US stocks edged down slightly today (October 9th), a day after a rally that saw Wall Street's biggest gain of the year.
The Dow Jones industrial average lost 0.2 per cent to 16,961 at 09:35 ET in New York, while the Standard and Poor's 500 edge down 0.1 per cent to 1,966. The Nasdaq composite slipped 0.1 per cent to 4,464.
Wall Street hit a record high yesterday after the Federal Reserve released minutes from its policy meeting, which eased investors' fears of an interest rates rise. It said it does not plan to hike interest rates before a "considerable" amount of time.
The Dow Jones jumped 1.6 per cent to 16,994.22, while the Standard & Poor’s 500 index added 1.8 per cent to 1,968.89 and the Nasdaq composite rose 1.9 per cent to 4,468.59. All three indexes had their biggest point and percentage gains of 2014.
US policymakers showed concerns about the risks to the US dollar's strength, a stumbling eurozone economy, slowing growth in China and Japan and geopolitical risks.
"Some participants expressed concern that the persistent shortfall of economic growth and inflation in the euro area could lead to a further appreciation of the dollar and have adverse effects on the US external sector," the minutes said.
The dollar fell to a two-week low against the euro and declined against the yen following the release of the Fed minutes.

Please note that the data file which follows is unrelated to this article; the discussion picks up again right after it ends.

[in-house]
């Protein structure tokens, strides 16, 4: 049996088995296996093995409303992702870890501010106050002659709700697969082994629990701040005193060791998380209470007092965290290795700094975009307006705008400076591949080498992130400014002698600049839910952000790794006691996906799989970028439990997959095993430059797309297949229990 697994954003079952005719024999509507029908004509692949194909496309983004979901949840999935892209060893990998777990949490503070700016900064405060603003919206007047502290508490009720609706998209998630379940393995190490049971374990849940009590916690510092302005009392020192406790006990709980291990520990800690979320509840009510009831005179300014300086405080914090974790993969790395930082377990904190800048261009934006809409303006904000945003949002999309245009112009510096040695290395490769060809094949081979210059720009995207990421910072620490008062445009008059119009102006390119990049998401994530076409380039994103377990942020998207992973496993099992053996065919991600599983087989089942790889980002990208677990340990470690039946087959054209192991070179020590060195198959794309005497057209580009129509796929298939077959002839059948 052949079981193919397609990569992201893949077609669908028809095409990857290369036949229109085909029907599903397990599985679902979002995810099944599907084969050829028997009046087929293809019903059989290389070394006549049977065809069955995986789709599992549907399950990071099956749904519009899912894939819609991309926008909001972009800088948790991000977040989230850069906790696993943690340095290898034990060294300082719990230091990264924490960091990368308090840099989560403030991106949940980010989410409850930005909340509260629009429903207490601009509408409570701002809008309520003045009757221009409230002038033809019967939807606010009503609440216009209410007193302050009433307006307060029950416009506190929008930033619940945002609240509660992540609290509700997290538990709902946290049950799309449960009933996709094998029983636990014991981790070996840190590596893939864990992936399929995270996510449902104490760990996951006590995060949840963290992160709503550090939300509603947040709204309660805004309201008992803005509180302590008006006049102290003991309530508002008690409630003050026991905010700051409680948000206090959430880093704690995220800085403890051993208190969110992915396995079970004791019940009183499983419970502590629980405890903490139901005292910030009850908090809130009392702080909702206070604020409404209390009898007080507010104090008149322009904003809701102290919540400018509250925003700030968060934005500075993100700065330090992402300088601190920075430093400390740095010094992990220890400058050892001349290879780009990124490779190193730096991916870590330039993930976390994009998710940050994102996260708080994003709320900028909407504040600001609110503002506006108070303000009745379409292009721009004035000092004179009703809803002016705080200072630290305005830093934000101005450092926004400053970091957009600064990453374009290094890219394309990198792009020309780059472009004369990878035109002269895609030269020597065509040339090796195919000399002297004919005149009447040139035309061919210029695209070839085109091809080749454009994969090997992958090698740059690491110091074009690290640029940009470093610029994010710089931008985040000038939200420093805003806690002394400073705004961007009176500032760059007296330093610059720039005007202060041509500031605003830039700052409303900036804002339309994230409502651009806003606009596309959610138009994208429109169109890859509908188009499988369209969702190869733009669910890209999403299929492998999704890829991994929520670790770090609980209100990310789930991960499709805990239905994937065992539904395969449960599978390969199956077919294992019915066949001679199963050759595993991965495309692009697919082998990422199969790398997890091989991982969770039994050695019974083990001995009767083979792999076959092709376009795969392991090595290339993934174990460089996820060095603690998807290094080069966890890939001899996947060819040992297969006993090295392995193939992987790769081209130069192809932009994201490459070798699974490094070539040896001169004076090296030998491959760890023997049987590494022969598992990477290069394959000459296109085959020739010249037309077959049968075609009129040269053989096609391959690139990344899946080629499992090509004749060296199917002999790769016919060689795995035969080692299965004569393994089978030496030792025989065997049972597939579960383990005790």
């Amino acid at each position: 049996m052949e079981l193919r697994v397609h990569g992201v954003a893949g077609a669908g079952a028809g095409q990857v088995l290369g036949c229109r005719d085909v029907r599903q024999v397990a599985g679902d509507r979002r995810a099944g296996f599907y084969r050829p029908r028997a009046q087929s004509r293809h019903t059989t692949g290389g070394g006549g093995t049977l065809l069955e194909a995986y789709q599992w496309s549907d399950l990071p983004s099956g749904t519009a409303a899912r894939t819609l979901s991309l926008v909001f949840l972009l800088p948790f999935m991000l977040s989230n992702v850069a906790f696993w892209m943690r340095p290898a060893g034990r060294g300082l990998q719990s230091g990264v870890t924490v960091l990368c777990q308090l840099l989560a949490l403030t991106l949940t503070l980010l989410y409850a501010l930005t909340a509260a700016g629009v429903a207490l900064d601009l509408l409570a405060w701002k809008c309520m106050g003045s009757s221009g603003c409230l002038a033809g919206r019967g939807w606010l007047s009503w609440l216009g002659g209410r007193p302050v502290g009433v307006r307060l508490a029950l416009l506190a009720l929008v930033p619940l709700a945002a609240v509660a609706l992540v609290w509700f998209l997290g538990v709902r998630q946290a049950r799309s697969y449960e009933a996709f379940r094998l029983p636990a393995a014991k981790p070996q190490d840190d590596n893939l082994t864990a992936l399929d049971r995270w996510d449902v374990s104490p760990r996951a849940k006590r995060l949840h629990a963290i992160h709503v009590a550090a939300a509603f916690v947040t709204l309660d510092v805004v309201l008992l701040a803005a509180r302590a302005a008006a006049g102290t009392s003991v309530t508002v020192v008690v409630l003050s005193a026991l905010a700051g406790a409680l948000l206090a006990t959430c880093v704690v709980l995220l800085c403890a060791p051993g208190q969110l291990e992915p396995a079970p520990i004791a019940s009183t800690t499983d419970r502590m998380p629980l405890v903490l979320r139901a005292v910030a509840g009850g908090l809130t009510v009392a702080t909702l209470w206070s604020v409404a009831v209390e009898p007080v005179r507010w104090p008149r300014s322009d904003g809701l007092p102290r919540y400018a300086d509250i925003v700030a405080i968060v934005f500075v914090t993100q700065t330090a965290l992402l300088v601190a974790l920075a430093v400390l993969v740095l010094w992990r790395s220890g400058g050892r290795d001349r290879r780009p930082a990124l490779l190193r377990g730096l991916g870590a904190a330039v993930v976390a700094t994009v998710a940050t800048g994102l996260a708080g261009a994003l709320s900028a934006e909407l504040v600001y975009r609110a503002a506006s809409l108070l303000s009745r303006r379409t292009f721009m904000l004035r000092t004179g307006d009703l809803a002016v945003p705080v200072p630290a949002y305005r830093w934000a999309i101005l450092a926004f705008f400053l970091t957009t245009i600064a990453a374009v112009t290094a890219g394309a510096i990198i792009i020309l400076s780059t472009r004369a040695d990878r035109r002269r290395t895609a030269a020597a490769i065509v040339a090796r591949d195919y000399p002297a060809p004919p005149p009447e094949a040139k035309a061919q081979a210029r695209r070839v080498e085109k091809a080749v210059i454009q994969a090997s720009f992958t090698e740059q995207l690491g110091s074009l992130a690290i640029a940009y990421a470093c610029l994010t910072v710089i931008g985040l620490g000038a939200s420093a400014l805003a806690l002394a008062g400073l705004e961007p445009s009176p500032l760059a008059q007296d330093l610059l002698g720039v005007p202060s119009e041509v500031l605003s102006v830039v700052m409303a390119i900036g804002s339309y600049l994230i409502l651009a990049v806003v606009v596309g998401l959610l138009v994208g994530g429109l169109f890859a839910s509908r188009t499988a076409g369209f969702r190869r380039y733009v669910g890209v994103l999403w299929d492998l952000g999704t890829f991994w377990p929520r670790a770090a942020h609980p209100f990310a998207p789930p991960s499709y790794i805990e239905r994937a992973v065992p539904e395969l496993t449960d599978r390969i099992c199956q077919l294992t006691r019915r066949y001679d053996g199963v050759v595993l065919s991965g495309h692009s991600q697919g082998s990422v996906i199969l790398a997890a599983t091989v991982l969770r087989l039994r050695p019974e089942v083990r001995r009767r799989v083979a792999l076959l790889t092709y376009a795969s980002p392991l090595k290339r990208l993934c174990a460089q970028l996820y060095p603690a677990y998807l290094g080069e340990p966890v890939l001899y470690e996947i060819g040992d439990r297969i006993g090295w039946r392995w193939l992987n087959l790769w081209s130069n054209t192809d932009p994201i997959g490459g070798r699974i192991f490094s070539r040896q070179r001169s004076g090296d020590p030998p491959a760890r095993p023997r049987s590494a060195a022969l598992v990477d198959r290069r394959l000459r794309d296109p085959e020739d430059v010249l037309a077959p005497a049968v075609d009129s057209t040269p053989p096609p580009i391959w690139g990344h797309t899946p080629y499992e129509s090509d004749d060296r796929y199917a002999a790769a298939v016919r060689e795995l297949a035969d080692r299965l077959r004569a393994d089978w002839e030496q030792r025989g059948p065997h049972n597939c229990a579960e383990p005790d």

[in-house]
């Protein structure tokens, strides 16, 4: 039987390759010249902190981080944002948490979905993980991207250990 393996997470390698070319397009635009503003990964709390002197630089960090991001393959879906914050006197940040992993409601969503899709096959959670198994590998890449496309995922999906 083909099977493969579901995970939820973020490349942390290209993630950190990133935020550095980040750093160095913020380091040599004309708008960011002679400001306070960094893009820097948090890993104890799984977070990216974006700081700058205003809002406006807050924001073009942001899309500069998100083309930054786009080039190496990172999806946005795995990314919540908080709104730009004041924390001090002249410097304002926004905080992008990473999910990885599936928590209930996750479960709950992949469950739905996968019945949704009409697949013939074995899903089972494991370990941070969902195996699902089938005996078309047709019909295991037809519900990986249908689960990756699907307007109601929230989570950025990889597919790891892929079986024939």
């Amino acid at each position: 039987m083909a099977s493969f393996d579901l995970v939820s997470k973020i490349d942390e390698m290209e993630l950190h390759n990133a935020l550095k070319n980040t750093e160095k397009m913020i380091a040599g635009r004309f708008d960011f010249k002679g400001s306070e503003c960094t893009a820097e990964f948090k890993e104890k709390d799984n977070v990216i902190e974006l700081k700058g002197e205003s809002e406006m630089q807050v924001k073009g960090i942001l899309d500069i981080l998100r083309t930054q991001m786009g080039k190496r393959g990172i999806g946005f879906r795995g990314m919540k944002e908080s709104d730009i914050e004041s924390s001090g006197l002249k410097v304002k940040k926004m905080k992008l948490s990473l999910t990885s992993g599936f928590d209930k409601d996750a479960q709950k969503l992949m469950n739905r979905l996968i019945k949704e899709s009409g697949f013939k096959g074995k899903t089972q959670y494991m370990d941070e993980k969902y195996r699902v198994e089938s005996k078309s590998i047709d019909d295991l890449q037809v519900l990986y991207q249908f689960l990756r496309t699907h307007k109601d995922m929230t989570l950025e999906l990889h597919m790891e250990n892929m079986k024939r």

However, with further signs that the world economy is continuing to struggle, some investors were doubtful the gains can continue on support from aggressive global central bank policy.
"If at the end of the day what we are left with is slowing global growth and ongoing expansive monetary policies, it is doubtful that today's equity bounce can be sustained," David Joy, chief market strategist at Ameriprise Financial in Boston, told Reuters.
Investors have been worried about a rate rise, so any indication that it is still some time away is viewed as welcome news.
Economists at investment banking firm Jefferies wrote in a note to clients that the minutes were even more dovish – that is, leaning towards keeping rates low – than even the Fed's statement at the end of its September meeting, the BBC reports.
The Fed had already said in September that there was no "calendar date" for an interest rate rise.
"The Committee continues to anticipate, based on its assessment of these factors, that it likely will be appropriate to maintain the current target range for the federal funds rate for a considerable time after the asset purchase program ends, especially if projected inflation continues to run below the Committee's two per cent longer-run goal, and provided that longer-term inflation expectations remain well anchored," it stated.
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